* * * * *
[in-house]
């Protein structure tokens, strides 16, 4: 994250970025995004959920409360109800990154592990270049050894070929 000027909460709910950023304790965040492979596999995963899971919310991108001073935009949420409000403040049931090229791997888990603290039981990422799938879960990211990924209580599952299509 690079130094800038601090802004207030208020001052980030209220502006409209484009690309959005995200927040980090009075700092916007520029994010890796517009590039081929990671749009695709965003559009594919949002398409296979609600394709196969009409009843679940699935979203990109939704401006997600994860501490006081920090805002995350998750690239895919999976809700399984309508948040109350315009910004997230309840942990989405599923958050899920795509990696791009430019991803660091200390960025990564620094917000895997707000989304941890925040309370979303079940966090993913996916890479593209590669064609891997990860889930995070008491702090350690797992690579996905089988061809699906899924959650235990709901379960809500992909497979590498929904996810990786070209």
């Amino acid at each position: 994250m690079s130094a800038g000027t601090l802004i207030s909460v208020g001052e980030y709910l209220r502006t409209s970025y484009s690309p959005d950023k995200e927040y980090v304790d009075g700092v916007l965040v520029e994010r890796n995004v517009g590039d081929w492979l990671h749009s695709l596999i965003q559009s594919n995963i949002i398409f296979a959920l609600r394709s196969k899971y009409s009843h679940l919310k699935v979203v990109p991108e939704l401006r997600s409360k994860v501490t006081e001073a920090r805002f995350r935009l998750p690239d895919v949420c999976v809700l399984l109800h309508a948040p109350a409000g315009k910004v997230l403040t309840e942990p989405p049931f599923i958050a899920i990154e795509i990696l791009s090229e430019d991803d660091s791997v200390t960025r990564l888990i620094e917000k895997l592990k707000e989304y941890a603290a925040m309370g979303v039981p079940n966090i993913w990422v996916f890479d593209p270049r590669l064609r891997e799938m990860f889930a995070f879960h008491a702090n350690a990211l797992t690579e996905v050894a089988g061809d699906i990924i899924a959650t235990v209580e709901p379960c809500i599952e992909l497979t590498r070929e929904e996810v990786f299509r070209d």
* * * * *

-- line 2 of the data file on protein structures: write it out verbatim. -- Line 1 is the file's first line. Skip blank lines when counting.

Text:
């Protein structure tokens, strides 16, 4: 994250970025995004959920409360109800990154592990270049050894070929 000027909460709910950023304790965040492979596999995963899971919310991108001073935009949420409000403040049931090229791997888990603290039981990422799938879960990211990924209580599952299509 690079130094800038601090802004207030208020001052980030209220502006409209484009690309959005995200927040980090009075700092916007520029994010890796517009590039081929990671749009695709965003559009594919949002398409296979609600394709196969009409009843679940699935979203990109939704401006997600994860501490006081920090805002995350998750690239895919999976809700399984309508948040109350315009910004997230309840942990989405599923958050899920795509990696791009430019991803660091200390960025990564620094917000895997707000989304941890925040309370979303079940966090993913996916890479593209590669064609891997990860889930995070008491702090350690797992690579996905089988061809699906899924959650235990709901379960809500992909497979590498929904996810990786070209």